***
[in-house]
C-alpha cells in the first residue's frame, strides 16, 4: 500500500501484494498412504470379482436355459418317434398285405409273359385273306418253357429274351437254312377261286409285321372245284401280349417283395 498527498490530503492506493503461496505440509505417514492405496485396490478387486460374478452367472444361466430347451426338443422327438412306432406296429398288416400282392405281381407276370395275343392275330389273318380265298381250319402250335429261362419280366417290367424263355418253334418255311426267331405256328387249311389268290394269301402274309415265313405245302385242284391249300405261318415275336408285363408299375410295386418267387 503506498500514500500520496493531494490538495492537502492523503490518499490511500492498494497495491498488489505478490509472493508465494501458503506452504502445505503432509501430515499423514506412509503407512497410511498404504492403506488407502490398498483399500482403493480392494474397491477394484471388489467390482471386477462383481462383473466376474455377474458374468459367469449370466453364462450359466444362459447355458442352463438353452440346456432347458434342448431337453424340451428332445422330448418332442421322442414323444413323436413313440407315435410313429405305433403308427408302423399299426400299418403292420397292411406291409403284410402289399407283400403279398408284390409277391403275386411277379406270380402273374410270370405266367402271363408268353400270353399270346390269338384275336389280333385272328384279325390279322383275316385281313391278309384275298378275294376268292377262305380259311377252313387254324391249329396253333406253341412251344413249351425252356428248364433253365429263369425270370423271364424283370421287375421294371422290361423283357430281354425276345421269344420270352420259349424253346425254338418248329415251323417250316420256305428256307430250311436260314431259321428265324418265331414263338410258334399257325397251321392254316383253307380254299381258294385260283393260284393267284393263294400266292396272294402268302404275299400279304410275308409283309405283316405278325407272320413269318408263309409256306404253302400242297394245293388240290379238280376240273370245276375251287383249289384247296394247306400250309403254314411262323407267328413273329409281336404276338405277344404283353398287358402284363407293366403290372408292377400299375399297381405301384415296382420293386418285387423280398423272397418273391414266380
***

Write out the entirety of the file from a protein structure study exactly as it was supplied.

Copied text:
[in-house]
C-alpha cells in the first residue's frame, strides 16, 4: 500500500501484494498412504470379482436355459418317434398285405409273359385273306418253357429274351437254312377261286409285321372245284401280349417283395 498527498490530503492506493503461496505440509505417514492405496485396490478387486460374478452367472444361466430347451426338443422327438412306432406296429398288416400282392405281381407276370395275343392275330389273318380265298381250319402250335429261362419280366417290367424263355418253334418255311426267331405256328387249311389268290394269301402274309415265313405245302385242284391249300405261318415275336408285363408299375410295386418267387 503506498500514500500520496493531494490538495492537502492523503490518499490511500492498494497495491498488489505478490509472493508465494501458503506452504502445505503432509501430515499423514506412509503407512497410511498404504492403506488407502490398498483399500482403493480392494474397491477394484471388489467390482471386477462383481462383473466376474455377474458374468459367469449370466453364462450359466444362459447355458442352463438353452440346456432347458434342448431337453424340451428332445422330448418332442421322442414323444413323436413313440407315435410313429405305433403308427408302423399299426400299418403292420397292411406291409403284410402289399407283400403279398408284390409277391403275386411277379406270380402273374410270370405266367402271363408268353400270353399270346390269338384275336389280333385272328384279325390279322383275316385281313391278309384275298378275294376268292377262305380259311377252313387254324391249329396253333406253341412251344413249351425252356428248364433253365429263369425270370423271364424283370421287375421294371422290361423283357430281354425276345421269344420270352420259349424253346425254338418248329415251323417250316420256305428256307430250311436260314431259321428265324418265331414263338410258334399257325397251321392254316383253307380254299381258294385260283393260284393267284393263294400266292396272294402268302404275299400279304410275308409283309405283316405278325407272320413269318408263309409256306404253302400242297394245293388240290379238280376240273370245276375251287383249289384247296394247306400250309403254314411262323407267328413273329409281336404276338405277344404283353398287358402284363407293366403290372408292377400299375399297381405301384415296382420293386418285387423280398423272397418273391414266380